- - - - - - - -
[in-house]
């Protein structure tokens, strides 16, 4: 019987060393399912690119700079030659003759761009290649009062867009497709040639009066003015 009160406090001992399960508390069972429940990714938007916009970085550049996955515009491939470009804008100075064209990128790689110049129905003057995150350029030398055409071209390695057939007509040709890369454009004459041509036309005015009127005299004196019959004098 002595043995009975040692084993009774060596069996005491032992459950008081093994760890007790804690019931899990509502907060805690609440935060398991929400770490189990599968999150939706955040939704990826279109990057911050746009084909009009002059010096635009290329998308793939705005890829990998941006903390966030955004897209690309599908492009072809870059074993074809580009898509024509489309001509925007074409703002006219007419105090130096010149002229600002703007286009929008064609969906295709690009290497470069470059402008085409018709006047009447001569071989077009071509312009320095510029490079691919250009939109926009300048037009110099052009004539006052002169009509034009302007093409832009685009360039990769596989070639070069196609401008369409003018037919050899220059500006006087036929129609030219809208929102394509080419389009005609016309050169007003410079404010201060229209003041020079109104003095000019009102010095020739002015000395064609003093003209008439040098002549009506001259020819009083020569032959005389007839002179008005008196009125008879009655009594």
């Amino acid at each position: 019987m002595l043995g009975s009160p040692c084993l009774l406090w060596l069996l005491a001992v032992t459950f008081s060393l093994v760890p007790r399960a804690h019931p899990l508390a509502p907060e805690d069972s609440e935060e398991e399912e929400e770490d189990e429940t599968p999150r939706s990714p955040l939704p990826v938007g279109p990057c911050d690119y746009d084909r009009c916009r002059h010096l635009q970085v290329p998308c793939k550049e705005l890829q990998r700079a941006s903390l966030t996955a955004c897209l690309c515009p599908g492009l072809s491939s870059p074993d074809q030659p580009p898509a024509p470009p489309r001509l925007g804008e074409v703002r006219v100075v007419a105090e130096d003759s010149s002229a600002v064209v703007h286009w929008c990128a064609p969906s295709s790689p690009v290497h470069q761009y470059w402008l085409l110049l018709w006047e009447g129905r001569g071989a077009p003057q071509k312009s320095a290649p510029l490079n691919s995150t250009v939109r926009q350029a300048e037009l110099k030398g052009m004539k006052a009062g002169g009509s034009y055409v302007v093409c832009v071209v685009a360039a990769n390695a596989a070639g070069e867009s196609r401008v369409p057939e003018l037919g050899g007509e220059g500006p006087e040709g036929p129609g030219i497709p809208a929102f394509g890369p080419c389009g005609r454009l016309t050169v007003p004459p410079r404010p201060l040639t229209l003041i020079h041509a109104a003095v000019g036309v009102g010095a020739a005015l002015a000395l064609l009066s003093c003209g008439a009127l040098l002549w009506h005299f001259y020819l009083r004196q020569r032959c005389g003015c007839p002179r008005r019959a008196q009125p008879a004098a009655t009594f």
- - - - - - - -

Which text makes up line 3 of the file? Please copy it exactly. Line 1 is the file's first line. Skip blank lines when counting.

């Amino acid at each position: 019987m002595l043995g009975s009160p040692c084993l009774l406090w060596l069996l005491a001992v032992t459950f008081s060393l093994v760890p007790r399960a804690h019931p899990l508390a509502p907060e805690d069972s609440e935060e398991e399912e929400e770490d189990e429940t599968p999150r939706s990714p955040l939704p990826v938007g279109p990057c911050d690119y746009d084909r009009c916009r002059h010096l635009q970085v290329p998308c793939k550049e705005l890829q990998r700079a941006s903390l966030t996955a955004c897209l690309c515009p599908g492009l072809s491939s870059p074993d074809q030659p580009p898509a024509p470009p489309r001509l925007g804008e074409v703002r006219v100075v007419a105090e130096d003759s010149s002229a600002v064209v703007h286009w929008c990128a064609p969906s295709s790689p690009v290497h470069q761009y470059w402008l085409l110049l018709w006047e009447g129905r001569g071989a077009p003057q071509k312009s320095a290649p510029l490079n691919s995150t250009v939109r926009q350029a300048e037009l110099k030398g052009m004539k006052a009062g002169g009509s034009y055409v302007v093409c832009v071209v685009a360039a990769n390695a596989a070639g070069e867009s196609r401008v369409p057939e003018l037919g050899g007509e220059g500006p006087e040709g036929p129609g030219i497709p809208a929102f394509g890369p080419c389009g005609r454009l016309t050169v007003p004459p410079r404010p201060l040639t229209l003041i020079h041509a109104a003095v000019g036309v009102g010095a020739a005015l002015a000395l064609l009066s003093c003209g008439a009127l040098l002549w009506h005299f001259y020819l009083r004196q020569r032959c005389g003015c007839p002179r008005r019959a008196q009125p008879a004098a009655t009594f």